DENVER — The Greatest Lineup in Dodgers History couldn't score Monday night.
At Coors Field, one of baseball's notorious hitter-friendly park.
Against Jeff Francis, who entered the game with a 5.79 earned-run average.
The Dodgers were blown out by the last-place Colorado Rockies, 10-0, as the Big Four of Matt Kemp, Adrian Gonzalez, Hanley Ramirez and Andre Ethier were a combined one for 14.
Josh Beckett wasn't great but also wasn't awful in his Dodgers debut. Facing a depleted Rockies lineup that counted Carlos Gonzalez as its only recognizable player, Beckett was charged with three runs and seven hits over 52/3 perfectly decent innings.
The Dodgers are 1-2 since their $260-million haul that brought them Gonzalez and Beckett from the Boston Red Sox. The so-called New York Yankees of the West are now 21/2 games back of the first-place San Francisco Giants in their division.
"We didn't get any big hits today," Kemp said.
Or many hits at all, for that matter. Their total on this night: four.
But Kemp was referring especially to one at-bat, in the eighth inning, when he came to the plate with one out and men on the corners. With the Dodgers trailing only 3-0 at the time, Kemp grounded into an inning-ending double play.
"We had a situation to do something big and I roll over to the third baseman and hit into a double play," Kemp said. "You can't be doing that."
The Dodgers had only a couple of other chances to score before that.
Kemp doubled in the first inning, which was followed by a line drive to right field from Gonzalez. But the ball was hit directly at Andrew Brown and the inning was over.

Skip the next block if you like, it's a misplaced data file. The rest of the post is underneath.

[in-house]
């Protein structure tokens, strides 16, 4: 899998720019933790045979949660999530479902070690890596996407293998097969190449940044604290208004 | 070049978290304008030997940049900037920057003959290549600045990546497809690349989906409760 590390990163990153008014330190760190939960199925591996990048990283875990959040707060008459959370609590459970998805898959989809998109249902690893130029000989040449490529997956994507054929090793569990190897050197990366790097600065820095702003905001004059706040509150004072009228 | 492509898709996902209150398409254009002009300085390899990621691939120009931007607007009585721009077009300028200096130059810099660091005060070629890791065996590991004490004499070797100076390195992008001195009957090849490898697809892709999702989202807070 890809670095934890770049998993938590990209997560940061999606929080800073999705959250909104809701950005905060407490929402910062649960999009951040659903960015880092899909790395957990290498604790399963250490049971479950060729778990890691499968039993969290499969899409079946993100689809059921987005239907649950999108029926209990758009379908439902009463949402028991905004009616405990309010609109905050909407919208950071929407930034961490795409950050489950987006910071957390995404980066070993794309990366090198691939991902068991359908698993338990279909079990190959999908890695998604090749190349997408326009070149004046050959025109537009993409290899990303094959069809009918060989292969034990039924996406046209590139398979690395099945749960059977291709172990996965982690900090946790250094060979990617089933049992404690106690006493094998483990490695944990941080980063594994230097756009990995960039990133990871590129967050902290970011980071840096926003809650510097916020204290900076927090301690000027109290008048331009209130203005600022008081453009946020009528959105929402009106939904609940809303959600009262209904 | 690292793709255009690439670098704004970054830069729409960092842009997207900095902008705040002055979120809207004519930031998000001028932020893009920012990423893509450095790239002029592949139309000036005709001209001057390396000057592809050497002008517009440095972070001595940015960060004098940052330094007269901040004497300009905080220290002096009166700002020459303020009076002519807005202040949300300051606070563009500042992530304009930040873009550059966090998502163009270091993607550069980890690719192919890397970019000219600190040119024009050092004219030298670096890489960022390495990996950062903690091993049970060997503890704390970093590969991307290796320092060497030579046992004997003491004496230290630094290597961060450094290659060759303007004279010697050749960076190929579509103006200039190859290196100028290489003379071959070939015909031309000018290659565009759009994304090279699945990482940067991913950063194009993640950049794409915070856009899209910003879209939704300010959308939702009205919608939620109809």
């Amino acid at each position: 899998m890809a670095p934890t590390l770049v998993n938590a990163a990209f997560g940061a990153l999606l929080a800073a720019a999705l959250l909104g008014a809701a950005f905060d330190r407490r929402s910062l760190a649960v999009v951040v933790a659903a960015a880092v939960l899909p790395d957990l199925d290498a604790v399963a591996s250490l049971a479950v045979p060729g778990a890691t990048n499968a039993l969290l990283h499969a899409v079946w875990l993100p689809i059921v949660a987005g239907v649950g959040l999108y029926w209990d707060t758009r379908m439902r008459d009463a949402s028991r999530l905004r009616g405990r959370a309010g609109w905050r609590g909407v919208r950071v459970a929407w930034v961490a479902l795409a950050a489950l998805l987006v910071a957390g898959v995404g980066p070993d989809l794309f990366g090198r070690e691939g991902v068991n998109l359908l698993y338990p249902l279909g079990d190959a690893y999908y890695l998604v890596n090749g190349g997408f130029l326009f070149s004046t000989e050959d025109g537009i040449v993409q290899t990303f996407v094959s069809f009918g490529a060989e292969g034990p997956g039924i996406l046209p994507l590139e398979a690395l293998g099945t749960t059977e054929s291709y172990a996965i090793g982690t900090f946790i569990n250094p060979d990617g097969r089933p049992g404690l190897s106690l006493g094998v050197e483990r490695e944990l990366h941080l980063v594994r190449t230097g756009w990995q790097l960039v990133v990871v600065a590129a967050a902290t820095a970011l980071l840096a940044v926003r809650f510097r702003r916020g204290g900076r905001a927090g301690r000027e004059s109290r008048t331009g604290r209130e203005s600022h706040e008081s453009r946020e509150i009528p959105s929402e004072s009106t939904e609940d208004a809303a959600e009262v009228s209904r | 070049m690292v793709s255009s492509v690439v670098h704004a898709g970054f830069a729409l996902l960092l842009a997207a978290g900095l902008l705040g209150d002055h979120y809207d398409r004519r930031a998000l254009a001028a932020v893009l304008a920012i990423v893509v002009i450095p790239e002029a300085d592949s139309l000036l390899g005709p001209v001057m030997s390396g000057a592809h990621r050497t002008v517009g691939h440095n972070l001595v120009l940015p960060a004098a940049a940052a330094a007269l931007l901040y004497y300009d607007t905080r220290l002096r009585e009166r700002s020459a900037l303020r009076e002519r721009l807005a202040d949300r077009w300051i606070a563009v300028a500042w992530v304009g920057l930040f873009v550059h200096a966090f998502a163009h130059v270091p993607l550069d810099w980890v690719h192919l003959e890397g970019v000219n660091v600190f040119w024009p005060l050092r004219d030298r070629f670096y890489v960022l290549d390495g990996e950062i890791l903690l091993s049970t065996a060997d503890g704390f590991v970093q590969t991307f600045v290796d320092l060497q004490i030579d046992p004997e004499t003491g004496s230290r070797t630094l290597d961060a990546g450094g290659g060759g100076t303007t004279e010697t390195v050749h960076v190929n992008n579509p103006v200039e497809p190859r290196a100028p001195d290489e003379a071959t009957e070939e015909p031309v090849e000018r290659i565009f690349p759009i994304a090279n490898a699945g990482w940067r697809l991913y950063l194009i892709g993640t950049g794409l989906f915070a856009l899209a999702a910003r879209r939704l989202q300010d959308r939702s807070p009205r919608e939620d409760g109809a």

The Dodgers had men on second and third with one out in the fifth inning but had Beckett up. Beckett struck out, as did leadoff hitter Shane Victorino.
The crafty Francis pitched five innings for the Rockies, which was followed by a combined four innings of one-hit ball by relievers Josh Roenicke, Rex Brothers and Matt Belisle.
Ramirez was 0 for 4, making him hitless in his last 14 at-bats.
Ramirez, who was acquired from the Miami Marlins last month, hit .330 in his first 23 games with the Dodgers. He is batting .125 over his last eight games.
He blamed the placement of the balls he hit, rather than his swing, for his decrease in production.
"What can I say?" Ramirez said. "I can't find a hole right now."
Manager Don Mattingly claimed he was satisfied with his team's at-bats, as was Gonzalez.
The Dodgers scored only two runs the previous day in a loss to the Marlins.
"We're putting together good at-bats, it's just the end result isn't there," Gonzalez said. "Guys are seeing six, seven pitches per at-bat, working the count well. But at the end of the day, it's about getting on base and keeping the line moving."
The Rockies blew open the game by scoring seven runs in the eighth inning, four of which were charged to closer Kenley Jansen.
A bad night nearly turned into a catastrophic one that inning, when Kemp crashed into the chain-linked fence embedded in the wall in right-center field as he pursued a two-run triple by Tyler Colvin.
Kemp was visited by a trainer in center field but remained in the game.
"It's not that big a deal," Kemp said. "Live to see tomorrow."
The Dodgers have 33 games remaining in the regular season.
If they're concerned, they aren't letting on.
"We're good," Kemp said. "We have a lot of games left. We have a whole 'nother month.
"Nobody's panicking around here. We know what we're capable of doing. We're going to get the job done."